Here is a list of the largest tax expenditures by latest count. Note the top one by a large margin:

The tax exclusion for employer-sponsored health plans is currently near $173 billion per year. This is the amount of taxes that would have been collected if the value of the insurance that people get at work were taxed at its income value. But it is not. Neither the business nor the taxpayer pays any taxes on this form of employee compensation. Indeed, most employees do not see, and likely do not know, the cash value of this form of compensation, and so it is usually taken for granted.

I have gone around and around in online forums with people who swear that their health insurance is not “income” to them. But it is. To take another form of insurance, employer-provided life insurance, only the premiums for the first $50,000 of coverage are untaxed (another tax expenditure/subsidy). Premiums for any additional insurance amounts are taxed as income to the employee. In addition, the original ACA provided for a “Cadillac Tax” on health insurance premiums above a certain threshold to come into effect in 2020. It is a priority for Republicans that this challenge to “welfare for the rich” be stopped.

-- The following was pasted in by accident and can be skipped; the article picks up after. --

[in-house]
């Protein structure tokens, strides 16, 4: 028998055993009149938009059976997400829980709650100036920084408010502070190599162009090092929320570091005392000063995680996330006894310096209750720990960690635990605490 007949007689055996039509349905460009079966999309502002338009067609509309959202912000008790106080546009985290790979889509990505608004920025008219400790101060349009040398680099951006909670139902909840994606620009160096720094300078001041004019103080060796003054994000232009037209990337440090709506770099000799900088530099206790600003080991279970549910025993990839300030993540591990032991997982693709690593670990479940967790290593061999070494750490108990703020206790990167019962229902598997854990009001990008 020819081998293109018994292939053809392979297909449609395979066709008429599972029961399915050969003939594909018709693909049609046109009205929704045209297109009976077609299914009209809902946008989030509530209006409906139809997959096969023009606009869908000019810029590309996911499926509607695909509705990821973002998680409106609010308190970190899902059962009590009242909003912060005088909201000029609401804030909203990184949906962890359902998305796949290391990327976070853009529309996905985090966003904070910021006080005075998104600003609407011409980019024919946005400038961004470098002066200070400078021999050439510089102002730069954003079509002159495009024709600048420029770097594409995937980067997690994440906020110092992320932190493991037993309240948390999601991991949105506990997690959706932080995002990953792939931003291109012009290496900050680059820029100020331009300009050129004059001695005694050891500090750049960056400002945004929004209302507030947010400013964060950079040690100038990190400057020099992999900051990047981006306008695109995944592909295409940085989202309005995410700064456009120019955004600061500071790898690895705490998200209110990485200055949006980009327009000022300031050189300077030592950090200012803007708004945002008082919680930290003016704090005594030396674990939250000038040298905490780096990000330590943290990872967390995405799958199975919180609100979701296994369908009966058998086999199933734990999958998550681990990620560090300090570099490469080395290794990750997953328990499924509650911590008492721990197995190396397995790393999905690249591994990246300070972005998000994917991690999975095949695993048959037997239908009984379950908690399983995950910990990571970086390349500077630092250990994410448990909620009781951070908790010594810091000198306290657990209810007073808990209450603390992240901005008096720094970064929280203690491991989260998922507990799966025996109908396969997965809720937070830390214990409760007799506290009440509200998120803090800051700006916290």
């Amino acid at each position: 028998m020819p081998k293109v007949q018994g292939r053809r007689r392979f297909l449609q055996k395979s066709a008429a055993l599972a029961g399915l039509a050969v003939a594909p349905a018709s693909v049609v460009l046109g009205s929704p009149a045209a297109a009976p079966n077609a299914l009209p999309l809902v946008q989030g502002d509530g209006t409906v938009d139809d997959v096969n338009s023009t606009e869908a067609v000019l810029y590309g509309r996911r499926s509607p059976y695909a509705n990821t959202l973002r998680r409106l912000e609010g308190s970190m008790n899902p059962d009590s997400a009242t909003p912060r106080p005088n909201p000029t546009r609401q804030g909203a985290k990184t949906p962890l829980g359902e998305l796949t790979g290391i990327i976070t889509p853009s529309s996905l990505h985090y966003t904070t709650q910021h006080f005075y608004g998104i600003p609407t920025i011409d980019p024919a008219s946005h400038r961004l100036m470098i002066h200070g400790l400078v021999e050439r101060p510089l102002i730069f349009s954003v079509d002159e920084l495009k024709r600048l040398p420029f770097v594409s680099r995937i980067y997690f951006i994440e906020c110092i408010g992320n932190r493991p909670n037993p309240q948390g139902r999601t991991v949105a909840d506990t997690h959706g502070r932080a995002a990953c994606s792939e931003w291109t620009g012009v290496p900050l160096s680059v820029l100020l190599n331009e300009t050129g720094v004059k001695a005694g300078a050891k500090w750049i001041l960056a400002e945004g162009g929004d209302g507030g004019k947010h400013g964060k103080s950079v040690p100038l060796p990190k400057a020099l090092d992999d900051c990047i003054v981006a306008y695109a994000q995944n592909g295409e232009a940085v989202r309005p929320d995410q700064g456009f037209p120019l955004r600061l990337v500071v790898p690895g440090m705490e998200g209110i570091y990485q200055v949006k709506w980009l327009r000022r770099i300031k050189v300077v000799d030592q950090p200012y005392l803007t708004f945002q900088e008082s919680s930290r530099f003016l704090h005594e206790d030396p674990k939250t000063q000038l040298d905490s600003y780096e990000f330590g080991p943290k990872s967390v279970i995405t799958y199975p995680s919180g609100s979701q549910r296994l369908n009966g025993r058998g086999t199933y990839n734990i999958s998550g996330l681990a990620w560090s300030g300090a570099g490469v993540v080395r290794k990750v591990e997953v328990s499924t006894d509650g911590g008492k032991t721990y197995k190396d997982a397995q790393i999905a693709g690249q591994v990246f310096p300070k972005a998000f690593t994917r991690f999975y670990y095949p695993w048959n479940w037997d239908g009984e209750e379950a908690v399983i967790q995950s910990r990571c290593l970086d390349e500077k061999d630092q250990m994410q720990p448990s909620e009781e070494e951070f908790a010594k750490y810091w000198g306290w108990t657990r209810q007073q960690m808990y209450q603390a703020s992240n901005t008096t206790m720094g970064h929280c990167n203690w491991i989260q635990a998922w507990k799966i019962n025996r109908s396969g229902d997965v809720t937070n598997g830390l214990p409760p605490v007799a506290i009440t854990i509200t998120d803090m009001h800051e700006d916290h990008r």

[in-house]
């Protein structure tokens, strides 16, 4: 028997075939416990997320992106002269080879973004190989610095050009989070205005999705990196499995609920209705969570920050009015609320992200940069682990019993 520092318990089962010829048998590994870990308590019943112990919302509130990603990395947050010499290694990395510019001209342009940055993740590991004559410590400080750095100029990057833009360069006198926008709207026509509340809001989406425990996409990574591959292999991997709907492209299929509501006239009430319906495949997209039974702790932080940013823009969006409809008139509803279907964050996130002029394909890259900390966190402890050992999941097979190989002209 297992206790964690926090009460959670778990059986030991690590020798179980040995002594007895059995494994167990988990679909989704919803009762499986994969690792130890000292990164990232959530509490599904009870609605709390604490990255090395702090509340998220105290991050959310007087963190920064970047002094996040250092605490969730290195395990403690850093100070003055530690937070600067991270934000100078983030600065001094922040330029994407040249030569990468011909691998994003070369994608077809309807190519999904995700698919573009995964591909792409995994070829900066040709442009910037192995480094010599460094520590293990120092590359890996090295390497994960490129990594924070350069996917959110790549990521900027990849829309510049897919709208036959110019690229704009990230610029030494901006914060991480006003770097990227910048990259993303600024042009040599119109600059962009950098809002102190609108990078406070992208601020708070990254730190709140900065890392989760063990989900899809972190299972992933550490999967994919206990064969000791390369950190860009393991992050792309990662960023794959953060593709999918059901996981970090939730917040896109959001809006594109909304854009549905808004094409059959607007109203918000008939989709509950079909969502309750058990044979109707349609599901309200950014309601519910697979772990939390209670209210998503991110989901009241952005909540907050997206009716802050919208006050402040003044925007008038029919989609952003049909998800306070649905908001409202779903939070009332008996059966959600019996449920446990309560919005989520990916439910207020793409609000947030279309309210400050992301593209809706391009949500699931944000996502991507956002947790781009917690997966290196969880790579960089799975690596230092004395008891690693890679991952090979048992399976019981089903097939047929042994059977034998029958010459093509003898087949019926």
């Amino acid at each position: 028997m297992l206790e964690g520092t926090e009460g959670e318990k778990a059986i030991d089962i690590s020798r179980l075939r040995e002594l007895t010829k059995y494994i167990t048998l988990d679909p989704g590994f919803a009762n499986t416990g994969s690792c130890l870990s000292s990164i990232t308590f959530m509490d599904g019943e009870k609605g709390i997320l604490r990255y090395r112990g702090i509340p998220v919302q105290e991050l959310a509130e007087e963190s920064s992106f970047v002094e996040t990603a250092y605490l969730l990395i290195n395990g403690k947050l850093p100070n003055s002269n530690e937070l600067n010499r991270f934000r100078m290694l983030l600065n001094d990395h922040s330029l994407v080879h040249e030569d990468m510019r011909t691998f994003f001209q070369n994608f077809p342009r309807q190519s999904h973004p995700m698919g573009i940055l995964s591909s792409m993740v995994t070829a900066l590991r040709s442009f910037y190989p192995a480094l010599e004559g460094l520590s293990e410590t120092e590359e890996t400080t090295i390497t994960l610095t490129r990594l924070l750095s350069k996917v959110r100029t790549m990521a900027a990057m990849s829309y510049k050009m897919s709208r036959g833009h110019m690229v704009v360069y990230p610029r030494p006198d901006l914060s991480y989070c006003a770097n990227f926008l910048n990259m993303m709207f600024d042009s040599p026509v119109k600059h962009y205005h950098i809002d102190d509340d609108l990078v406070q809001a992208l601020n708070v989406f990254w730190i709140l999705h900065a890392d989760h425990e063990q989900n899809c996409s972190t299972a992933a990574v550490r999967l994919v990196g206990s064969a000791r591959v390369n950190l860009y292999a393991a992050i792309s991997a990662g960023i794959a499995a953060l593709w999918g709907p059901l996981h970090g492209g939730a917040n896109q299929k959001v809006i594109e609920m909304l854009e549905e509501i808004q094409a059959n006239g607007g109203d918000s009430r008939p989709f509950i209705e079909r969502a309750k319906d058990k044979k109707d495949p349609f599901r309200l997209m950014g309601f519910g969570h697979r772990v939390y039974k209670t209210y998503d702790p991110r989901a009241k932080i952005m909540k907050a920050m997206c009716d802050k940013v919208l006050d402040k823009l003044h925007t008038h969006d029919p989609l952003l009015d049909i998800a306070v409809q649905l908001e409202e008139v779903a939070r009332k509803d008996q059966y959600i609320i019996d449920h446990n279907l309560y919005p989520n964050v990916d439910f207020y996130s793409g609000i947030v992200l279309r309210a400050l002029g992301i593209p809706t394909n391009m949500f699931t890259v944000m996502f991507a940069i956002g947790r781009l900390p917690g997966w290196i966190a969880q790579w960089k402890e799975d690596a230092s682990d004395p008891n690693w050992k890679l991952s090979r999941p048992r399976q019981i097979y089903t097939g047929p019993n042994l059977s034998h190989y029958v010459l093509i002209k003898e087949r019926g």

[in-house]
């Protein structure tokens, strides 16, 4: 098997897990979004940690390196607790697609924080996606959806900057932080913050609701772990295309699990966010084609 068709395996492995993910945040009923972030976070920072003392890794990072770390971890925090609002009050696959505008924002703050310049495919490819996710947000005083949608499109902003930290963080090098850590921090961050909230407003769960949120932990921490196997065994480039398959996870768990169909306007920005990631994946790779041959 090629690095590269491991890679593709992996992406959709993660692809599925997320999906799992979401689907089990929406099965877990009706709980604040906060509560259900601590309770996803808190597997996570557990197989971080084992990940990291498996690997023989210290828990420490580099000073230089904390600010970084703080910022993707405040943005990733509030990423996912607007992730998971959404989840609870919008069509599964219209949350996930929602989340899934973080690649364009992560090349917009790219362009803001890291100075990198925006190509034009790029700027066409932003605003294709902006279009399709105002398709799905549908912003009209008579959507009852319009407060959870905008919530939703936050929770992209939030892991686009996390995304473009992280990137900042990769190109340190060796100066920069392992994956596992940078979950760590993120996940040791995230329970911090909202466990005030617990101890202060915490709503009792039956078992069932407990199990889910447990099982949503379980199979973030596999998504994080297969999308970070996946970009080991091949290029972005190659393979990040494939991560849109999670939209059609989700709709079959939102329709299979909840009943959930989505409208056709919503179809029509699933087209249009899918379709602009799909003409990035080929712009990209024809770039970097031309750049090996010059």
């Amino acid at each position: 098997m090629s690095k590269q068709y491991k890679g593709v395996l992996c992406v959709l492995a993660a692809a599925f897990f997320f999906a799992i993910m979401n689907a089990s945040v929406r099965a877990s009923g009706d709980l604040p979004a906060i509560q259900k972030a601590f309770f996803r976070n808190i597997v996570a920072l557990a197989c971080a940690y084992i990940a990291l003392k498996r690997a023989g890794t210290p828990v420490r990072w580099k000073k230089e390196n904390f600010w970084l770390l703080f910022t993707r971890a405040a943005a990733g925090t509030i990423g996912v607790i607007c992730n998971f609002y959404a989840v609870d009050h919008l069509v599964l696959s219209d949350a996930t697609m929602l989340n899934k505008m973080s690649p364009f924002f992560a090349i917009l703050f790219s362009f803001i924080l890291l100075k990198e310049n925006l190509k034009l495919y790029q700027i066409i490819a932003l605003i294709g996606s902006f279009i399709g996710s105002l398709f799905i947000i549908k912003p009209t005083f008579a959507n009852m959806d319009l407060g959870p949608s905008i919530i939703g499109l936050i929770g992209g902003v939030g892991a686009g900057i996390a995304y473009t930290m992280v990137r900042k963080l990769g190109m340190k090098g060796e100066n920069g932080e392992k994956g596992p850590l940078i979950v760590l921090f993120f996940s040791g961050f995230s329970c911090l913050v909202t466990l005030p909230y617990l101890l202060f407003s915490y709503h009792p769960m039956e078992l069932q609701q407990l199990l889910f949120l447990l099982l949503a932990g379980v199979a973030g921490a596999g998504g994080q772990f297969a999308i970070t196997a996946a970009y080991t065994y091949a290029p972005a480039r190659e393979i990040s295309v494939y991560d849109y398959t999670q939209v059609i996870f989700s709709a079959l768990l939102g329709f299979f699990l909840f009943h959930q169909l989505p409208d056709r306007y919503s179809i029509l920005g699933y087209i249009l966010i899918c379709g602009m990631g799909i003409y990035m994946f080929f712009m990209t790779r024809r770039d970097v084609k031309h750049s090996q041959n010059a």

By comparison, the entire 2020 budget request for Betsy DeVos’s Department of Education is less than 40% of that health insurance tax expenditure value, at $64.0 billion (a 10% cut below 2019 levels and initially proposing to eliminate funding for the Special Olympics). Rick Perry’s Department of Energy proposed budget for 2020 is a mere $31.7 billion. Ben Carson’s entire proposed Housing and Urban Development budget for 2020 is only $44.1 billion. So the total expenditures from these these three cabinet departments is still less than this one tax expenditure subsidizing employer-sponsored health insurance.

Until the ACA, the self-employed and others needing to purchase their own insurance have not had this tax favoritism. Even under the ACA, many middle-income families must pay full-price without subsidy for their usually-high-deductible health insurance. Premium tax credits end at 400% of the federal poverty level, on a sliding scale, and cost-sharing reductions end at 250% of the federal poverty level. Lower-income families do receive what is effectively a tax subsidy for ACA marketplace insurance, but the total tax expenditure for these families is shown, also above, well down the list at $51 billion.